Bureau of Reclamation Commissioner Brenda Burman announced that the North Unit Irrigation District will receive $122,485 to prepare for drought.
NUID will install a variable frequency drive on one of nine pumps that divert water from the Crooked River into the district's main canal. This project will provide more flexibility and reliability while reducing the need for emergency actions during a drought. The funding provided is part of the U.S. Department of the Interior's WaterSMART Program.
"While the water supply in the western United States improved this year, it's important for communities to remain proactive in building long-term resiliency to drought," Burman said. "These projects help communities protect themselves from the next drought by increasing water supply reliability and improving operational flexibility."
Adding the variable frequency drive on one of its nine pumps will allow for the better management and capture of district supplies by improving the operational flexibility of the district by matching the pump intake rate with the flow rate of the Crooked River. The district will now be able to access an additional 3,500 acre-feet per year in a manner consistent with state water law.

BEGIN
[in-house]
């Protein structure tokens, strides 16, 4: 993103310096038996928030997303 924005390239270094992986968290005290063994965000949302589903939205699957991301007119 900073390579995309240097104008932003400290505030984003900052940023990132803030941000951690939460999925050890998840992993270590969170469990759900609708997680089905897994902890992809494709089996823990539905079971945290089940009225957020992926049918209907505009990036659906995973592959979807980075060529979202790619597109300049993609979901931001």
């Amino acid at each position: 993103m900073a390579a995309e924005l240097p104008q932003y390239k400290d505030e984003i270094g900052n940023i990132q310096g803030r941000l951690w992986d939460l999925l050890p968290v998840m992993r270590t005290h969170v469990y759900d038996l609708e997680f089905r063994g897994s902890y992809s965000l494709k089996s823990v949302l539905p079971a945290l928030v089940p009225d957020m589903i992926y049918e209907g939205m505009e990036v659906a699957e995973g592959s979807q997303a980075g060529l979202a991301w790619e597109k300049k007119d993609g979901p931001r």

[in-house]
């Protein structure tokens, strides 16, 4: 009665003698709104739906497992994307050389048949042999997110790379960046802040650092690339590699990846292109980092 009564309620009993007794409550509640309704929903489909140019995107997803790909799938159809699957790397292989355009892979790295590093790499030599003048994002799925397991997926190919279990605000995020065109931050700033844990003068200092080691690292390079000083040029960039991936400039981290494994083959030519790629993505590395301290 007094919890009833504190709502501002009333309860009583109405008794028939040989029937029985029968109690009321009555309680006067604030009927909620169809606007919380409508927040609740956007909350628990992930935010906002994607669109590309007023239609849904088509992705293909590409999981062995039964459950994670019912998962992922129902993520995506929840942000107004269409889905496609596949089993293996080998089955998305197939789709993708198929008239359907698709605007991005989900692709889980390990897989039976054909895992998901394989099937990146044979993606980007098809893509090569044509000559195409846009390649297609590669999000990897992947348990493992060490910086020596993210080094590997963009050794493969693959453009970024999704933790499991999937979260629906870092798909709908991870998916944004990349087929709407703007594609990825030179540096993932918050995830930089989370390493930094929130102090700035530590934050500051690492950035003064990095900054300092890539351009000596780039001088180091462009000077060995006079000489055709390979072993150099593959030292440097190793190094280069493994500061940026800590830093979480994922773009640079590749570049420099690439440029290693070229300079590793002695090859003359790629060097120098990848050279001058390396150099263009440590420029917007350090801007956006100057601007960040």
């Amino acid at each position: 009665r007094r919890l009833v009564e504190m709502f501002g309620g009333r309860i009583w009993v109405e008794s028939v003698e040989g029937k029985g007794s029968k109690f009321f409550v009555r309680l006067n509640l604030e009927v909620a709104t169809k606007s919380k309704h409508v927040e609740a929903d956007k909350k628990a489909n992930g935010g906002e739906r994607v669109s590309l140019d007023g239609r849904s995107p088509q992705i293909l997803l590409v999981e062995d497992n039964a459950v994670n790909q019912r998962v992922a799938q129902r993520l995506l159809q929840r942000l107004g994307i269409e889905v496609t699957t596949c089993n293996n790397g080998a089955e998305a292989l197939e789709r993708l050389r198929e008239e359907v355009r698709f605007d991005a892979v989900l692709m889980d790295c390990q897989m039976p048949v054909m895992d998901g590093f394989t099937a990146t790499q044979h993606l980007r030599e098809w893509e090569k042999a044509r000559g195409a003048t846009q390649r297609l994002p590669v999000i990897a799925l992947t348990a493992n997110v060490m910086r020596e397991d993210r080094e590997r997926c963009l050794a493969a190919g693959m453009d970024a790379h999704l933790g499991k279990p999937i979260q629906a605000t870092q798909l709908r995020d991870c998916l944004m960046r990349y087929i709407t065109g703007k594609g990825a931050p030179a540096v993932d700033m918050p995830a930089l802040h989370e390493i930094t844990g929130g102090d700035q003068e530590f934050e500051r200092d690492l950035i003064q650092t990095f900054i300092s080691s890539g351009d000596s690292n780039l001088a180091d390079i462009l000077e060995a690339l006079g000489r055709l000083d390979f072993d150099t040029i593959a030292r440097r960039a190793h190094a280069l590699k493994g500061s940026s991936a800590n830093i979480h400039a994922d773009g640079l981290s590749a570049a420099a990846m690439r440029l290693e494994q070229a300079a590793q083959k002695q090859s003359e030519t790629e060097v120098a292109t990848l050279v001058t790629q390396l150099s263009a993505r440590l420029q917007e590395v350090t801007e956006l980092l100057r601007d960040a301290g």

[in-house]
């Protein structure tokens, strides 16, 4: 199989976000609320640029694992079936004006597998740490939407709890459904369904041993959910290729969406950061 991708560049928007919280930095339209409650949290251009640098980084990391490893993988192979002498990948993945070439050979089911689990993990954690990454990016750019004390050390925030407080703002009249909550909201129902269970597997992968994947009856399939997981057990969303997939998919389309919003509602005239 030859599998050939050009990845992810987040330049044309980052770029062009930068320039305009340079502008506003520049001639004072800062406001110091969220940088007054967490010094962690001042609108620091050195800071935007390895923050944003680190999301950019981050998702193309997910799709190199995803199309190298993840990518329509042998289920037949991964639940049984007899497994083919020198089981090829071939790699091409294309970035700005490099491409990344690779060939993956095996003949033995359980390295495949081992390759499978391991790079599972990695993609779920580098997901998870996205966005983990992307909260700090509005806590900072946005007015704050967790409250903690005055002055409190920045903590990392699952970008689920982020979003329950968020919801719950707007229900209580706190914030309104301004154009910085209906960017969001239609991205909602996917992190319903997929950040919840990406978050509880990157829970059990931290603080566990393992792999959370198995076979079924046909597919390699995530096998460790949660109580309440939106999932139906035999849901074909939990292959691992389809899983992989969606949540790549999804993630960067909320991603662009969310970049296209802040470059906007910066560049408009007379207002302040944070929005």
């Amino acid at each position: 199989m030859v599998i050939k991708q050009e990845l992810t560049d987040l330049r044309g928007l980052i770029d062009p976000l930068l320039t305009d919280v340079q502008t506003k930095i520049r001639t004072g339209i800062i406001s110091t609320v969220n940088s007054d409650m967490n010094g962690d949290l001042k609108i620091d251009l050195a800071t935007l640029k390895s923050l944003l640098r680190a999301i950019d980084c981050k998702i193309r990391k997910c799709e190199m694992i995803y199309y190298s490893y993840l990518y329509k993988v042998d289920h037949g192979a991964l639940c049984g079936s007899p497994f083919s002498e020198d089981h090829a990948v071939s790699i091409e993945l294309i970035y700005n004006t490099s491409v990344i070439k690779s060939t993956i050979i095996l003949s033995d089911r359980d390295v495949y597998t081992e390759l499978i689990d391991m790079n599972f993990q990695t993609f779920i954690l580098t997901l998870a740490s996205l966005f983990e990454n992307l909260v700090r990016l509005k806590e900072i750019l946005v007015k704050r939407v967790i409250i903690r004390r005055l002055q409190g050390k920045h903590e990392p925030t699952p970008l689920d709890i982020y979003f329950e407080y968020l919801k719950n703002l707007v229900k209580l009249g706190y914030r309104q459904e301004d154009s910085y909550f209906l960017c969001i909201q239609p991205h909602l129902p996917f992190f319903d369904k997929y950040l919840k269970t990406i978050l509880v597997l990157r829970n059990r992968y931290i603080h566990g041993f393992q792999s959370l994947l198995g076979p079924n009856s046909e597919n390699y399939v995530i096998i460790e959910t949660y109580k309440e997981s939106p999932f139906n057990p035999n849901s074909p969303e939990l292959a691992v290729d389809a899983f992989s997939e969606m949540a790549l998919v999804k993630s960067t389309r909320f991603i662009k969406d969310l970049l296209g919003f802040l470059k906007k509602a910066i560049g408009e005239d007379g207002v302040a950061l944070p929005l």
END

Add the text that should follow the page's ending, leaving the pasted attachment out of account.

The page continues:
There were 18 drought resiliency projects selected in California, Colorado, Idaho, Nebraska, New Mexico, Oregon and Texas to receive funding. They will be leveraged with local cost-share to fund $166.2 million in projects.
To learn more about the projects selected, visit Reclamation's drought website at www.usbr.gov/drought.
Reclamation's drought resiliency projects are a component of the WaterSMART Program.
Through WaterSMART, Reclamation works cooperatively with states, tribes, and local entities as they plan for and implement actions to increase water supply reliability through investments to modernize existing infrastructure and attention to local water conflicts. Visit www.usbr.gov/watersmart for additional information about WaterSMART.
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